RE: Subtyping in XML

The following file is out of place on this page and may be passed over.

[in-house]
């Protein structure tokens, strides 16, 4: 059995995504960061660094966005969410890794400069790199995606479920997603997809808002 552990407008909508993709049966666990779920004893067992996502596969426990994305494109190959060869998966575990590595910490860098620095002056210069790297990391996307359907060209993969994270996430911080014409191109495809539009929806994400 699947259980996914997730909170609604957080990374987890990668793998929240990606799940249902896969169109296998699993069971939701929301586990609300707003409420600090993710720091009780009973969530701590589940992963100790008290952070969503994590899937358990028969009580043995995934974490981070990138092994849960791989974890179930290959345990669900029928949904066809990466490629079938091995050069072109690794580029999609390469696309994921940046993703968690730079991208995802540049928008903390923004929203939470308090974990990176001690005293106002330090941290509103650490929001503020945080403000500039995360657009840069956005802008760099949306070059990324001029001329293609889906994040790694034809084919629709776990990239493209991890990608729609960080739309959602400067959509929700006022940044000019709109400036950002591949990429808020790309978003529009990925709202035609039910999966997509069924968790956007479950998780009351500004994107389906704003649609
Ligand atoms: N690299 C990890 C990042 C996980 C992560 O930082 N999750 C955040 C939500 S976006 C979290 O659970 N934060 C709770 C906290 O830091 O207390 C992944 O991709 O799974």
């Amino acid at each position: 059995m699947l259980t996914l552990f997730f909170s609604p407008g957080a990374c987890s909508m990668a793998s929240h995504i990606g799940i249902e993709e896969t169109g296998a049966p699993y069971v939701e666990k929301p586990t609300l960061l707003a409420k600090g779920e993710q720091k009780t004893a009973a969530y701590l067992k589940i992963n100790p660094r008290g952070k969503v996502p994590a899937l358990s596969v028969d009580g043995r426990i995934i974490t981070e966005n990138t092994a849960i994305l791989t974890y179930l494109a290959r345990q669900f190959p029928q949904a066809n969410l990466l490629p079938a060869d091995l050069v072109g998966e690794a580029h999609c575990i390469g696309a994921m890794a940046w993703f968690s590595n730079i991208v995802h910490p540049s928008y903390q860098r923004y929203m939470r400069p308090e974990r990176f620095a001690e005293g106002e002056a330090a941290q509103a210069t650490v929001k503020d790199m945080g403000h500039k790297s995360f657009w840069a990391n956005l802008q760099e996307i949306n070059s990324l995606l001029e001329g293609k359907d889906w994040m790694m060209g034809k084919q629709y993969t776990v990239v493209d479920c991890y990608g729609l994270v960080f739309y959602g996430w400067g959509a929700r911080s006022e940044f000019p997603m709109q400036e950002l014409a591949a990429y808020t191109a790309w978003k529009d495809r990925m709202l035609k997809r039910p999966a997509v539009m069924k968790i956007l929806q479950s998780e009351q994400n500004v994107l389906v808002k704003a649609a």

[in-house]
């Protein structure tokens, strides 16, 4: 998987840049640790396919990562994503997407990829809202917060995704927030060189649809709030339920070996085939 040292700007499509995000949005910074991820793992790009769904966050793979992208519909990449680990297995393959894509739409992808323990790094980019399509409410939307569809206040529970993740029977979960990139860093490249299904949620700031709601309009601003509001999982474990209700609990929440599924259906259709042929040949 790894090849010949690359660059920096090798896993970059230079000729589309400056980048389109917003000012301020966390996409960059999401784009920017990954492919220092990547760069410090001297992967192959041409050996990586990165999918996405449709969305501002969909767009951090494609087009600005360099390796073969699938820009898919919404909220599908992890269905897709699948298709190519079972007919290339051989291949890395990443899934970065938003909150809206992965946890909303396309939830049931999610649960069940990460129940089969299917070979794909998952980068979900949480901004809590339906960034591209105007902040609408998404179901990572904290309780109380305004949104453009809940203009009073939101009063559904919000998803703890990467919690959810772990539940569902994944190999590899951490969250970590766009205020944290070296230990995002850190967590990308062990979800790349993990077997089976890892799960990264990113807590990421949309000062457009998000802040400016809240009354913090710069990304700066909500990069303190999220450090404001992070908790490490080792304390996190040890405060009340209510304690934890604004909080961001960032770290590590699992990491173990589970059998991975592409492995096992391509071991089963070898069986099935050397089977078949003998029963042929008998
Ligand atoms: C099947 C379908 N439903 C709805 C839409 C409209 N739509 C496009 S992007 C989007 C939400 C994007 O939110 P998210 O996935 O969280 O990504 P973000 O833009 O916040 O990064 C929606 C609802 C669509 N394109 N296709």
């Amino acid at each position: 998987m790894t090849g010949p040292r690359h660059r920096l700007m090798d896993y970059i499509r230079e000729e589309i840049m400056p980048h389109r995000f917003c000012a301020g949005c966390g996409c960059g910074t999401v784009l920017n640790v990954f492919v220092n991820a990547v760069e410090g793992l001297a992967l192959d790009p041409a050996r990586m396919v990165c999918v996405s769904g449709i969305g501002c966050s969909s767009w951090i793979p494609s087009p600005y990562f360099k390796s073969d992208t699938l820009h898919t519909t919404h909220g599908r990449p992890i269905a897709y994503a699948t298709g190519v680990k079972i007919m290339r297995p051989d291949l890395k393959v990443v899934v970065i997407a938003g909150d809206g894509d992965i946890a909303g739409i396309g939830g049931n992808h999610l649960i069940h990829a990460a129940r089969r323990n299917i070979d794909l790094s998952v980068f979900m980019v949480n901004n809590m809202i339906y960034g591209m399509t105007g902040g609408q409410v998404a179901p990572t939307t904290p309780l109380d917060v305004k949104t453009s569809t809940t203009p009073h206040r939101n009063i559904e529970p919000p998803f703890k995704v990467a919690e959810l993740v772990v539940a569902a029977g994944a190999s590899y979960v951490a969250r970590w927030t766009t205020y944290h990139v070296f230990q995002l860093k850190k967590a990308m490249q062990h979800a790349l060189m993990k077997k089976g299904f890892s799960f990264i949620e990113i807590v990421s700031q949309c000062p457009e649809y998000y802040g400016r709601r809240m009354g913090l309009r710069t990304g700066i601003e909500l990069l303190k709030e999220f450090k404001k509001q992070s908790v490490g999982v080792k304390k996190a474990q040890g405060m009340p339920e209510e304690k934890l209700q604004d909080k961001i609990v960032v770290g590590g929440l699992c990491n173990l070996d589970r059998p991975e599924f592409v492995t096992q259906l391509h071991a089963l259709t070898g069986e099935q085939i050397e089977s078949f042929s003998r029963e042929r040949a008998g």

> -----Original Message----- > From: Paul Prescod [mailto:paulp@p...] > Sent: Thursday, September 05, 2002 3:51 AM > To: Dare Obasanjo > Cc: Paul Prescod; xml-dev@l... > > <xsl:if test="TRUE"> > <positive-result/> > </xsl:if> > <xsl:if test="FALSE"> > <negative-result/> > </xsl:if> > > And perhaps my output schema is basically: > > (positive-result|negative-result) Great example. > No, that's not the difference at all. The difference is that > the specification for object oriented languages very > carefully disallow any types of interface changes that could > break code at compile time and even to some extent at runtime > (consider Java's "throws" clause). Therefore applications can >be guaranteed of predictable input. If the first paramater is >supposed to have a .getfoo() method, it will. OO programs almost >never rely on the absence of methods (in fact this is very difficult > to test for). I assume you mean statically typed Object Oriented languages since I don't see how your example applies to Smalltalk or Python which are both as OO as Java (actually Smalltalk is more OO than Java but I digress). Also I was thinking about it yesterday and the OO/XML comparison breaks very early on for me because one is code and the other is data. Most applications don't have to worry about interacting with code (i.e. objects) from sources they have no control or foreknowledge off (unless you are building libraries) while on the other hand most applications have to handle data they receive from sources they have no control over. This is why most security bugs are due to bad data and not malicious code. Thus I agree that W3C XML Schema should have leaned towards blocking type derivations and substitutions as the defualt behavior then having the user specify them explicitly instead of the current status quo. -- PITHY WORDS OF WISDOM In any contest between power and patience, bet on patience. This posting is provided "AS IS" with no warranties, and confers no rights.
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